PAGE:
I have a question about oil changes on Cummins diesel engines. Cummins recommends changing the oil on my 6.7L diesel every 15K miles or 12 months. I drive less than 15k per year and understood that oil does not degrade when the engine is not running. Why should I change the oil at less than 15k miles other than to help the oil companies make more money? Are diesel engines that much different than gas engines?
You’re questioning Cummins diesel engine manufacturing?
It’s your property. Do whatever you like!
Another one wanting to save a few $$$ now to spend more $$$$$ down the road.
Oil does degrade when the vehicle sits. It absorbs moisture. That is why the maintenace schedule very clearly states… Or 12 months…
If you think you know better than the folks who designed it, do what you want.
Diesel engines are VERY expensive to replace, FWIW.
Because not everything is a conspiracy. Oil degrades over time and distance.
Diesel engines are generally harder on oil than gasoline engines. This is one of the reasons their oil capacities tend to be higher. Almost all modern diesels have high (vs what you see with gasoline engines) pressure turbos, and high compression ratios, and run on a fuel that tends to produce more particulates, all these things are hard on oil. Is this your first diesel?
You’ve been given very sound advice. Why are we even having a discussion over spending $50 or $60 per year?
If the maker of a gas engine says “or 12 months” it also means the safe bet is to change by 12 months, even if the mileage is low.
That said, there are owners of “garage queens” that get driven infrequently and get oil changes over longer time intervals.
Making sure each drive is long enough to fully warm up the engine and oil, and backing that up with oil analysis reduce risk.
But I recommend not to do that experiment while under warranty.
p.s., I suspect it costs more than $60 to do an oil change in that Cummins.
If you are driving less than 15000 mikes a year it usually means shorter trips, more cold starts and the engine running more time when not fully warmed up. This means more warer from condensation and more fuel washing down cold cylinder walls, thus the 12 month recommendation to get rid of the contaminants.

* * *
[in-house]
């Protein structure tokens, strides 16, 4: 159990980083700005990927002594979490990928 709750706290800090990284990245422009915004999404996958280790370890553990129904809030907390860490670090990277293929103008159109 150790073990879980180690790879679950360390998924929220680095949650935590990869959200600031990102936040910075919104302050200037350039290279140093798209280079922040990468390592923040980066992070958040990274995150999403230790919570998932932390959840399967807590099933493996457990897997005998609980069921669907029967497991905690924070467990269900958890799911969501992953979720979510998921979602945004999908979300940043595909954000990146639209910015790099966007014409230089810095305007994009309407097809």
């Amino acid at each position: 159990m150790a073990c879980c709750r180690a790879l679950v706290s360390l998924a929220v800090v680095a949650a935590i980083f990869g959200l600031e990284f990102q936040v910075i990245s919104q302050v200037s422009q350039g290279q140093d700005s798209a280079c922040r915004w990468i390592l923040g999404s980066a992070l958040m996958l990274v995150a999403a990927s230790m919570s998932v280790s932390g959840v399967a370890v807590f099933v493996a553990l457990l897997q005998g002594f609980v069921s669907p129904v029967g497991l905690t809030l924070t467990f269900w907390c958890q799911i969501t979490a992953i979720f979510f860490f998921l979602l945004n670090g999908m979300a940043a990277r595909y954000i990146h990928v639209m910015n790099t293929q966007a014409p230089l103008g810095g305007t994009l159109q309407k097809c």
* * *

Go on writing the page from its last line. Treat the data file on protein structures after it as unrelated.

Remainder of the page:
A diesel truck used for RV purpose may not see any short trips. If I only used this truck for 2 or 3 camping trips a year I might change the oil every other year as I do with my own truck.
As far as the cost of an oil change, we charge $85 for an oil change on a four cylinder car. This truck holds 12 quarts of oil and has a $20 filter.
I was thinking the same thing, actually.
However, I would still change the oil once every 12 months.
[quote=“Nevada_545, post:9, topic:165414”]
A diesel truck used for RV purpose may not see any short trips.
The OP did not say it was a truck it could be a motor home and if it has a generator would add hour’s into the mix mile’s type of mile’s + hour’s to consider for when to change.
Am I the only person who thinks that an oil change interval of 15,000 miles is way too optimistic, and only intended to get the engine through the warranty period? I can remember when oil change intervals ranged from 3,000 to 5,000 miles, though maybe you can go 10,000 miles on synthetic oil, although I wouldn’t go that far. I certainly would change the oil and filter at least once a year, and of course check and top off as needed.
how Often do you drive? Dailey? Once/week? Every 3months? Is it a camper rig? 8k over the summer and sits for 6 months?
Big difference - the Cummins takes 12 quarts of oil. Twice the oil gets you a longer change interval.
No you aren’t the only one. On my little used Olds I would change oil once a year. The one year I had 7 miles on it and it took 8 quarts plus a filter. I don’t remember how often I changed oil in my Olds diesel during it’s 480,000 mile life but prolly somewhere around 3000 and that engine was dirtier than any of my gas engines. I always ask myself what I paid for the machine and how the cost of oil compares.
DUH. Change the oil. Are diesel engines that much different. Yes, they are. Higher compression and more blow by. Oil doesn’t just absorb water over time but combustion byproducts. As someone else said, it’s your property so do what you want, but if you are not willing to maintain it, why own it?
I change the oil in my 2012 Ram 3500 Cummins when the notification on the dash pops up. It’s factoring in time and load both, so it knows better than I do when it needs to be changed. I don’t second guess it.